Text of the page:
Remember the big snow of 1984? I had gone to Columbus to buy a formal for the upcoming Christmas Dance. My older sister Norma had welcomed the birth of twins. She had married a Columbus man and they had recently bought a new house in the Beechwold section of town.
She helped me shop, leaving the children with her capable housekeeper Henrietta and when the clerk brought out the iridescent gray-blue moire number, that changed colors according to whatever light you were in, we knew that was the one. It was strapless and had a tiny caplet with it. As we left Lazarus, we noticed the snow was not letting up. In fact, we could barely see to get to her house, seven miles down off North High Street.
It was the day of the Ohio State-Michigan game and I, though not a football fan, felt such sympathy for the players as they battled the elements. I was 15 then and I am sorry to report I don’t remember if the game was called or if they fought the heavy snowfall to the very end…
I was given a room upstairs at Norma and Joe’s and had the upstairs to myself as they used only the downstairs. The house was lovely, with many “built-ins” and they hadn’t gotten around to furnishing the other upstairs bedrooms. Sometime in the night, the heat went off in my room and I awoke with a sort throat from Hades! Norma sent me down to Dr. Grimm’s office, which was located above the Beechwold Pharmacy, for a penicillin shot.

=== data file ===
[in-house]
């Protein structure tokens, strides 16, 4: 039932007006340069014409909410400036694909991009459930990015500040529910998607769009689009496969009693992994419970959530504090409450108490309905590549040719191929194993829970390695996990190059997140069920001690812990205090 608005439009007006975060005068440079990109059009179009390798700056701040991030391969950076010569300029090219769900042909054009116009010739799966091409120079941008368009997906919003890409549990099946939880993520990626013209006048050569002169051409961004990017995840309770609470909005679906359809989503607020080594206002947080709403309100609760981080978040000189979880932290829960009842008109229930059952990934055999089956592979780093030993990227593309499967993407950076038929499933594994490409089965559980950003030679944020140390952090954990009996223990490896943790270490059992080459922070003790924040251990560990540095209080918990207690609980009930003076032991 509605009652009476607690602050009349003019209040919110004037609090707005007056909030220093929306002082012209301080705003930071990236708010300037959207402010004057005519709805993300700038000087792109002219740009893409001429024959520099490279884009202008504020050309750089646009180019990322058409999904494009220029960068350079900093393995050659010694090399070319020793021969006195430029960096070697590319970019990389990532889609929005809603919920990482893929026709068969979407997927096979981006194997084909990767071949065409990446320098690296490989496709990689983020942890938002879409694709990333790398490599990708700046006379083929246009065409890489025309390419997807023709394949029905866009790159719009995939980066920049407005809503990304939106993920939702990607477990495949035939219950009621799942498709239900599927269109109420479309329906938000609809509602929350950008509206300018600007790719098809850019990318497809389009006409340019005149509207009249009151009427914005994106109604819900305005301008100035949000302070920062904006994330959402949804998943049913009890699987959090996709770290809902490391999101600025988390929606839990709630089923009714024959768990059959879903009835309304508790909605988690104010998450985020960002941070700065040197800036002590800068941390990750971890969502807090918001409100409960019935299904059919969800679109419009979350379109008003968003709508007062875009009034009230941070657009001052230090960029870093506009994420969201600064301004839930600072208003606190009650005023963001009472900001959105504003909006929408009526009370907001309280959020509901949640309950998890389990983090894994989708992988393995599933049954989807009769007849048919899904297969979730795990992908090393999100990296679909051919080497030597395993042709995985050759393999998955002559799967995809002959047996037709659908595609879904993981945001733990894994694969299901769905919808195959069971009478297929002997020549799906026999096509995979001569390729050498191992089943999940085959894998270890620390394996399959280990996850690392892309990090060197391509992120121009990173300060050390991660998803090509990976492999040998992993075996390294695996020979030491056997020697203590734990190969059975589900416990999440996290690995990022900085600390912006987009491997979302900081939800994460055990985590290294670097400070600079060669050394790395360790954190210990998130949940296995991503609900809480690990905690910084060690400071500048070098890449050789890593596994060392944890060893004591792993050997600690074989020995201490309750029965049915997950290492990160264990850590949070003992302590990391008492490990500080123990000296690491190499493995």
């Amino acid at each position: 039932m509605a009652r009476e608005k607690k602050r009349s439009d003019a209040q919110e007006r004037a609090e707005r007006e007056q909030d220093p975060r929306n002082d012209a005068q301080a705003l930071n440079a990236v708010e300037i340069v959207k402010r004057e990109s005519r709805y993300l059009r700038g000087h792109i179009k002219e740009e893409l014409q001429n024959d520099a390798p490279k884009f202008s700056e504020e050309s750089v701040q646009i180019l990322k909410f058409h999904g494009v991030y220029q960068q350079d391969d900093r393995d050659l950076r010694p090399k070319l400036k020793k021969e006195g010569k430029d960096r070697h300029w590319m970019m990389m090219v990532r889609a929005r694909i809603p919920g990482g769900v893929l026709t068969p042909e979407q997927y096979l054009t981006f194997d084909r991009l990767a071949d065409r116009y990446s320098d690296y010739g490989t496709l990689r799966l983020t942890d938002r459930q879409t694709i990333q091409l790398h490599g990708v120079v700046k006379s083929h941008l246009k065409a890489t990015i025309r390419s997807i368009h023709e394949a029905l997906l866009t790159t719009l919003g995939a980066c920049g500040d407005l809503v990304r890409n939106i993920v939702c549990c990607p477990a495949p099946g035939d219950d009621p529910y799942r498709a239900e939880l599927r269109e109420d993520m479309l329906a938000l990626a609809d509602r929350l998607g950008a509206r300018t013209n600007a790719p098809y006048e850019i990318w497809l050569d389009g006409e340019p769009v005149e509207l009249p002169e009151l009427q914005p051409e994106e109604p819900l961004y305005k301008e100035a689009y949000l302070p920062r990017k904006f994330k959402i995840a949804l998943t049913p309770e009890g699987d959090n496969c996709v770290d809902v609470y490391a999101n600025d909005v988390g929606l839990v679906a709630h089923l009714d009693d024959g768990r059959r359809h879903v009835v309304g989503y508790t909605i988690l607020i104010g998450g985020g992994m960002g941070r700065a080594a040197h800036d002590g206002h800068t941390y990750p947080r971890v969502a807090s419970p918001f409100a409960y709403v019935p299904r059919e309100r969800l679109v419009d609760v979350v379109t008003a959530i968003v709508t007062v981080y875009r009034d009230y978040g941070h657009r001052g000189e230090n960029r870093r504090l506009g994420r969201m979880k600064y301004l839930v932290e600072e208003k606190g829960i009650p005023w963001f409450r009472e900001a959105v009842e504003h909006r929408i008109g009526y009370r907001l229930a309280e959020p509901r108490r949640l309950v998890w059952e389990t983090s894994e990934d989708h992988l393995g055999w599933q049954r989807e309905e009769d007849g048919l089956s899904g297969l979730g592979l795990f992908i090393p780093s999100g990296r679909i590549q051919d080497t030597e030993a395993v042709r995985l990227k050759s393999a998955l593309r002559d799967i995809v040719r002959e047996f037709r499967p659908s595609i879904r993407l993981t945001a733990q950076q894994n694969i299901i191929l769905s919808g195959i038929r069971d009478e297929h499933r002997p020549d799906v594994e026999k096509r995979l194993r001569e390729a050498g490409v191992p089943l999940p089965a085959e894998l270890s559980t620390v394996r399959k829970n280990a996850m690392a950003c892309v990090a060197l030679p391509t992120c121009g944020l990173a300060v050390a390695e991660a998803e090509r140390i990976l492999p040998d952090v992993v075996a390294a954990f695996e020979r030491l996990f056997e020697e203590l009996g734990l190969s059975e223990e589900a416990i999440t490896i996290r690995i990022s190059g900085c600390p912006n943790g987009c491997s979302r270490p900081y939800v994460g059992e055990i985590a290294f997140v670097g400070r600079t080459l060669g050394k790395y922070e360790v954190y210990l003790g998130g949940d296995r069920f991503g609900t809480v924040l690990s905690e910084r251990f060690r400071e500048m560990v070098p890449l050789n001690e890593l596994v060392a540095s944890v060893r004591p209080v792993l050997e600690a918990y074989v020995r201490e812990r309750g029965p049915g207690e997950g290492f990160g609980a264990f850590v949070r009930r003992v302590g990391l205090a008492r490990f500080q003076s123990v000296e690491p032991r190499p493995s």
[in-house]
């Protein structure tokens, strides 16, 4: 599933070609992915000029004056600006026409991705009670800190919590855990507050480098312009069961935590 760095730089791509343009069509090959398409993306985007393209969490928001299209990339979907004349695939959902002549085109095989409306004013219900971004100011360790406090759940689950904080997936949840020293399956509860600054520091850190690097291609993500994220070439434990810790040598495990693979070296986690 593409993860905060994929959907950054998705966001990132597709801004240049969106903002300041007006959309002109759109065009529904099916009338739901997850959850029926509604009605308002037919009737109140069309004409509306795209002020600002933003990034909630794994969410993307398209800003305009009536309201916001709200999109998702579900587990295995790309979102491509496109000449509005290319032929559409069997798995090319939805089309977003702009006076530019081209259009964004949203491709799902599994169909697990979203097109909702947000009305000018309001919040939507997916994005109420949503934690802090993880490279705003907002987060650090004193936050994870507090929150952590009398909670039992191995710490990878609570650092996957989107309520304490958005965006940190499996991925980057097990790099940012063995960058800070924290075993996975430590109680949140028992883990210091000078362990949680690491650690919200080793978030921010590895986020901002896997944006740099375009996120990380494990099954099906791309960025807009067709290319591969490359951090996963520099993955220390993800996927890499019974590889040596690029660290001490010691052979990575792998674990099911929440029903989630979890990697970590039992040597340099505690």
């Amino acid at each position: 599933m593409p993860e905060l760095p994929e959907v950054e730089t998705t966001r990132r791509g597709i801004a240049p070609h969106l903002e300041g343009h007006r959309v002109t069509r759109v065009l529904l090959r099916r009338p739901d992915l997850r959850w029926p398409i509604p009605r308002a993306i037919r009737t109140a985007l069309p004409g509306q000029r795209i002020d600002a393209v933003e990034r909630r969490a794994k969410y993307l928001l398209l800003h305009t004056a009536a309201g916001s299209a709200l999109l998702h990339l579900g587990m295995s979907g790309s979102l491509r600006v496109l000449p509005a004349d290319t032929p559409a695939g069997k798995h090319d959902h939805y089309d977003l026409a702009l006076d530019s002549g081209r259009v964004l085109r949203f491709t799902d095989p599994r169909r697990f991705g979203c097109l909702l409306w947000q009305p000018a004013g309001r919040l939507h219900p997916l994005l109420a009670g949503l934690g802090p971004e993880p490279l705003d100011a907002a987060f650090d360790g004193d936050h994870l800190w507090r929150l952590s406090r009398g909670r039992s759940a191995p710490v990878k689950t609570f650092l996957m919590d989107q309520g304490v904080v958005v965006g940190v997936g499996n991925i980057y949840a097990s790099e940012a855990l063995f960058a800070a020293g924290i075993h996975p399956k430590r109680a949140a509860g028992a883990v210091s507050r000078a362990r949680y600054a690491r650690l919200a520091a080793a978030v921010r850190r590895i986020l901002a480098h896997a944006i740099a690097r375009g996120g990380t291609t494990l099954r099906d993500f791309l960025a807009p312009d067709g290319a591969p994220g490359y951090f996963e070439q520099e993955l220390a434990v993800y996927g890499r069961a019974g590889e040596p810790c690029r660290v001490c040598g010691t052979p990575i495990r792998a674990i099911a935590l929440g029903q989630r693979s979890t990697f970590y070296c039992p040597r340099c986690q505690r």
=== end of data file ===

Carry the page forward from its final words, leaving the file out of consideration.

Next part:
The buses to Washington Court House had stopped running and I wanted to take my ailments home and crawl into my own bed, (being fed lots of hot tea and sympathy by our mother).
I pestered the bus company on the phone with a raspy voice until they announced the buses would now be running.
I was so eager to get home, I feel I was probably on the first bus out of Columbus. A local classmate was also on the bus and we sat together, he entertaining me and I, trying to get some comments out with that major strep throat.
When we reached the outskirts of Columbus, it was as if we were tunneling through the deepest snowdrifts I had ever seen. When we finally got into our town, we were riding down a narrow clearing between two walls of snow as high as the bus windows. Our town was paralyzed. My next worry was: could I get a cab to take me home after the bus landed?
I had a very long wait until the exhausted cab driver came for me. I was getting sicker by the minute but by his careful driving, he finally got me home.
My father had shoveled our walk and steps and I opened the door of our warm house, where mother had a pot of vegetable soup cooking.
I am happy to report that the little twins grew and thrived, knowing a good and happy life. They are in their 60’s, Kathi is a grandmother and Mike, a former Columbus businessman, did not marry. They often visit me here and we reminisce about the days when they grew up in Beechwold and loved their housekeeper, “Henrietta,” always calling her “Yenny.”
I still hear other “Old-timers” reminisce about “the big snow” and that Ohio State-Michigan game. What I remember most is finally getting home and being thankful for being able to get into my own bed before the “Grim Reaper” came by for me.
Jean Mickle is a local citizen who writes columns for the Record-Herald.